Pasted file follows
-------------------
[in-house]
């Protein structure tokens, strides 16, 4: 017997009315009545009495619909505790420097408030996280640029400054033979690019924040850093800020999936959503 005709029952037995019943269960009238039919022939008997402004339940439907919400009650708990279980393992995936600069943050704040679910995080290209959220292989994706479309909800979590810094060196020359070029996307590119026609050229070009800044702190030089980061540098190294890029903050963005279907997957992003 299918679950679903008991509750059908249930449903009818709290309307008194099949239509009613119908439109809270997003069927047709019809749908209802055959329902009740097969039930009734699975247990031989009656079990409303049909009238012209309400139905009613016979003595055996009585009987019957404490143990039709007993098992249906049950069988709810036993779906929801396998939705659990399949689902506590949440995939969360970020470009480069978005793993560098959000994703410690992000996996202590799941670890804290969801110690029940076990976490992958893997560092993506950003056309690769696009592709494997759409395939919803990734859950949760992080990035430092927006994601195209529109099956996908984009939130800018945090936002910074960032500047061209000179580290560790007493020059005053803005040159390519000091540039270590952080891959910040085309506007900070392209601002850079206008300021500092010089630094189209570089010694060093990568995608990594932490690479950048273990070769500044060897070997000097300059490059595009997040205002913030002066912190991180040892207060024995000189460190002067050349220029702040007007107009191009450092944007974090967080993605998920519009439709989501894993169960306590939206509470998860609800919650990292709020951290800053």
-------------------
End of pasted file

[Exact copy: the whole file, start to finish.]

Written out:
[in-house]
């Protein structure tokens, strides 16, 4: 017997009315009545009495619909505790420097408030996280640029400054033979690019924040850093800020999936959503 005709029952037995019943269960009238039919022939008997402004339940439907919400009650708990279980393992995936600069943050704040679910995080290209959220292989994706479309909800979590810094060196020359070029996307590119026609050229070009800044702190030089980061540098190294890029903050963005279907997957992003 299918679950679903008991509750059908249930449903009818709290309307008194099949239509009613119908439109809270997003069927047709019809749908209802055959329902009740097969039930009734699975247990031989009656079990409303049909009238012209309400139905009613016979003595055996009585009987019957404490143990039709007993098992249906049950069988709810036993779906929801396998939705659990399949689902506590949440995939969360970020470009480069978005793993560098959000994703410690992000996996202590799941670890804290969801110690029940076990976490992958893997560092993506950003056309690769696009592709494997759409395939919803990734859950949760992080990035430092927006994601195209529109099956996908984009939130800018945090936002910074960032500047061209000179580290560790007493020059005053803005040159390519000091540039270590952080891959910040085309506007900070392209601002850079206008300021500092010089630094189209570089010694060093990568995608990594932490690479950048273990070769500044060897070997000097300059490059595009997040205002913030002066912190991180040892207060024995000189460190002067050349220029702040007007107009191009450092944007974090967080993605998920519009439709989501894993169960306590939206509470998860609800919650990292709020951290800053």